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East Africa wrestles with proposals to ban imports of used clothes

In News

A proposal by Kenyan presidential candidate Raila Odinga in his manifesto to phase out trade of second-hand clothes, popularly called mitumba in Kenya, has sparked a debate on the future of the trade, with opinion divided on whether time has come to ban used clothes imports in the region.

The East African Community has since 2016 pushed member states to buy clothes and shoes made in the region to boost local manufacturing, help the economies and shore up the local textile industry.

Kenya, Uganda, Tanzania, Rwanda and Burundi were to phase out the second-hand clothes trade by 2019 but only Rwanda has implemented the 

Phased ban

Now the private sector in the region says importation of used clothes should be phased out gradually to allow focus on growth of the local textiles and apparel sector.

“No country has transformed industrially without first protecting its local industry. If you look at the countries that have industrialised such as the Asian tigers (Singapore, South Korea), they had to protect their local industries. So when you allow mitumba, it means that you are killing the local industries,” said John Kalisa, CEO of the East African Business Council.

Mr Kalisa said the EAC decision to gradually ban mitumba was right.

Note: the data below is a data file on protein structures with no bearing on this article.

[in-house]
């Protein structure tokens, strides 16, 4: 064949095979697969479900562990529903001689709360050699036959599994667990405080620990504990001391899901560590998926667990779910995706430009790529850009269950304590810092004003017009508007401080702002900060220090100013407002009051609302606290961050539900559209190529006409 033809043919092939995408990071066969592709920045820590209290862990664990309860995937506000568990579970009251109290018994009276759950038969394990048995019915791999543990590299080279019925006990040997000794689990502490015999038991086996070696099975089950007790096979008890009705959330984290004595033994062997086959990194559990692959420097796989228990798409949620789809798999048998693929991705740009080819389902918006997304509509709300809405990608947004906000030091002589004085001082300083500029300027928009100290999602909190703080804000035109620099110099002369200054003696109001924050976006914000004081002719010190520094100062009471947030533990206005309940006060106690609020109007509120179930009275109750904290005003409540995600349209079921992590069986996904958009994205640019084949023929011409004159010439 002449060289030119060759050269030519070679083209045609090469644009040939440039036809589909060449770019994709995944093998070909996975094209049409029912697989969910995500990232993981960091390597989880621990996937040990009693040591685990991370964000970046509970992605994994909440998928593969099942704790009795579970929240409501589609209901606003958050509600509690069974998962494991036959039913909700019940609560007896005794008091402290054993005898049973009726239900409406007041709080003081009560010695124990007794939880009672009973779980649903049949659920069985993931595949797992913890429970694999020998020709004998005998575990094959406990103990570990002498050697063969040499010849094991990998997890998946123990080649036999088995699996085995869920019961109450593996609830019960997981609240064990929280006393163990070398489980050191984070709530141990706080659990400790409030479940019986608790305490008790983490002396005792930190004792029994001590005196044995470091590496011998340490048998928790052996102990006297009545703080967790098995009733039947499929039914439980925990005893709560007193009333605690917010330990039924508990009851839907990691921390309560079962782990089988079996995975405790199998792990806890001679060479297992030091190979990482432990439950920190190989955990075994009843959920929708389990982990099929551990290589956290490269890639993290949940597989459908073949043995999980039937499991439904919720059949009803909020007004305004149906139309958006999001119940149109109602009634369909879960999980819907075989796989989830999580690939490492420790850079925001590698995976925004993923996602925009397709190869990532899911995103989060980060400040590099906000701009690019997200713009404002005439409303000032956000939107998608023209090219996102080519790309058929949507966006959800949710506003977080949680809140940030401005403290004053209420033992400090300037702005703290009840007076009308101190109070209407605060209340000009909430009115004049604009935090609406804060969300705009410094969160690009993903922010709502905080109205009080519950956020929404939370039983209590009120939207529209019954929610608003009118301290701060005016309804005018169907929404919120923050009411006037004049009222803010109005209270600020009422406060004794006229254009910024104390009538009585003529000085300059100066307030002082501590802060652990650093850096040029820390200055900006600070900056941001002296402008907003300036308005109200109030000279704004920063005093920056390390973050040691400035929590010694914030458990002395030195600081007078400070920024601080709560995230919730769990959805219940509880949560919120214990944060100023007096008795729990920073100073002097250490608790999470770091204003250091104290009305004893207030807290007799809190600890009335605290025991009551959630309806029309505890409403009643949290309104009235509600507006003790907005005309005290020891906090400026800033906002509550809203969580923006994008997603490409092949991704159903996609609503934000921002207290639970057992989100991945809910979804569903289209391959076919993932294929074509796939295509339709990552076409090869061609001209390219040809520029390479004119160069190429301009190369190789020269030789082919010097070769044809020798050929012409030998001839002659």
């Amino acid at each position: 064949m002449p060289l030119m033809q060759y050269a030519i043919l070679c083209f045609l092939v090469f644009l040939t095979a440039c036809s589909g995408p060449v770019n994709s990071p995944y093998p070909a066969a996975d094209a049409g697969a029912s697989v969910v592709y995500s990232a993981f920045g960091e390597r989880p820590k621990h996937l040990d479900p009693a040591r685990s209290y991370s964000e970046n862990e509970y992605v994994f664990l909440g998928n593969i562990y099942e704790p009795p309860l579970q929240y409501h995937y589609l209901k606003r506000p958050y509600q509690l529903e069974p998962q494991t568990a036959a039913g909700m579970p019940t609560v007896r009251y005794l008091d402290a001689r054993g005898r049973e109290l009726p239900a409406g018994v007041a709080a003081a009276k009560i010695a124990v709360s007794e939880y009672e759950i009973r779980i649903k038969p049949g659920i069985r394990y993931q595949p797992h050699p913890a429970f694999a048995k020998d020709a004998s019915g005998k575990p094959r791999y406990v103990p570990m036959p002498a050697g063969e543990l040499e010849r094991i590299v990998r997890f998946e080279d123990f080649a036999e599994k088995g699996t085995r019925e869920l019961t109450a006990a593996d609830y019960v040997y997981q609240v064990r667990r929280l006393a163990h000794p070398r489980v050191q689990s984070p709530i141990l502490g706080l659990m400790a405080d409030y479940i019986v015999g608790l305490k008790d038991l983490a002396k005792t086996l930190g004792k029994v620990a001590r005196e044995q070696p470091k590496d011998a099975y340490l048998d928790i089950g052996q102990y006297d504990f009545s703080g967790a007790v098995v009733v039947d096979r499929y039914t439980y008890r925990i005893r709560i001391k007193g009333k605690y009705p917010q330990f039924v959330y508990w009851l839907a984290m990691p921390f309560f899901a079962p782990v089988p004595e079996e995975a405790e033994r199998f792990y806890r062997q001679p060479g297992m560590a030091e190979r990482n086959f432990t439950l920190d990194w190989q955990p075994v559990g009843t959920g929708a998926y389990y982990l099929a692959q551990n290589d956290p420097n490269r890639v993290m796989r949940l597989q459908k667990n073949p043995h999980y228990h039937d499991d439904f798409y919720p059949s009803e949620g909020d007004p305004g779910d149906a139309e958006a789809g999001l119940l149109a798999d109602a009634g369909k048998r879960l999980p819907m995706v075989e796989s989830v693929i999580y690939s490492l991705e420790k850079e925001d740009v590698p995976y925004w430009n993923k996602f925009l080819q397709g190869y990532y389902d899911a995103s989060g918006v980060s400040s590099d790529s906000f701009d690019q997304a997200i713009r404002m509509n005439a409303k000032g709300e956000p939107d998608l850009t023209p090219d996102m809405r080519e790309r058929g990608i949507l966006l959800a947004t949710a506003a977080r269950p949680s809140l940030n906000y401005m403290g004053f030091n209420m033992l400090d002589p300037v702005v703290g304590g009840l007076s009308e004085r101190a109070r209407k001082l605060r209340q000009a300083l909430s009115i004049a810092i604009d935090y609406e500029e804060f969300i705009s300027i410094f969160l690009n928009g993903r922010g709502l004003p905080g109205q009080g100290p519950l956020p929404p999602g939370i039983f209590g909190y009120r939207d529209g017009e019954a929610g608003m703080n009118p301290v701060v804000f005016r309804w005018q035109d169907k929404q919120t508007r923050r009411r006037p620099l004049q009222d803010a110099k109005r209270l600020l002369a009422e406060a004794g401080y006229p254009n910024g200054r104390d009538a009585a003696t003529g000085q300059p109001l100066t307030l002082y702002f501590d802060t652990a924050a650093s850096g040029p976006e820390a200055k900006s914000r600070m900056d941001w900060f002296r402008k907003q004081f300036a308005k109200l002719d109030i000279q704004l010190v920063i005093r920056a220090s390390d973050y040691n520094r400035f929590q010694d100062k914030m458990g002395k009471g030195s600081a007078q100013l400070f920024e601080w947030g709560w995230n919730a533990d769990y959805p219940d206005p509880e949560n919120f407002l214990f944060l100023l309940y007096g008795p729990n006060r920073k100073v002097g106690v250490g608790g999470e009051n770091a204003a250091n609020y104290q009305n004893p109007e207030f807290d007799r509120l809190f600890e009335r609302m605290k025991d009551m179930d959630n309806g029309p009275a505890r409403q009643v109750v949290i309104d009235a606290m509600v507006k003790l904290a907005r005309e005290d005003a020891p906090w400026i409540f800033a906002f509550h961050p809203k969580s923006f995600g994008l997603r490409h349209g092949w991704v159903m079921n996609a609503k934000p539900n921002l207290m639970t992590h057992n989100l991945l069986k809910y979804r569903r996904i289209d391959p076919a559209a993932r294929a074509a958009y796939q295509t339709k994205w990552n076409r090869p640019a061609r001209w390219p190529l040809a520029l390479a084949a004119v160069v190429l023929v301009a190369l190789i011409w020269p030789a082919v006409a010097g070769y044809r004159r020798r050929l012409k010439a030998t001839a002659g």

“It is a good decision by the EAC. If you want to grow your industrial base, you need to have the strategy in terms of import substitution.”

Mr Kalisa says the biggest beneficiaries of the trade are the large exporters of second-hand clothing such as China, the US, Canada and Europe at the expense of local manufacturers and businesses.

Importing junk

There are also concerns over the quality of clothes making it to local markets due to dumping of clothes waste from the West and “fast fashion” items from Asia.

Traders admit some of the imports have turned to be unusable scraps, owing to junk purchases, as there is no sorting done in the region. These end up in landfills.

Second-hand clothes traders in Kenya have petitioned the government to set up a sorting centre for re-exports, arguing it will cut costs incurred along the supply chain, create more jobs and contribute to national coffers.

Sorting centres, where used or pre-owned clothes are graded, have become prominent and influential for the trade. Here, sorted garments are compressed into bales of 50kg and exported. Unsorted clothes can only be compressed into bales of 500kg to 1,000kg, which then limits exports.

The Mitumba Association of Kenya argues that Africa requires more effective regulation of supply chains for second-hand clothes, which would include expansion of sorting centres at key strategic trading hubs such as Kenya.

“Mitumba clothes are sorted out first and the better graded used clothing is exported to Central American countries and the lower graded clothing is shipped to Africa and Asia,” said Teresia Wairimu, the chair of the lobby. “If all second-hand clothes were sorted in Kenya rather than abroad, Kenya would gain up to 14,000 additional jobs.”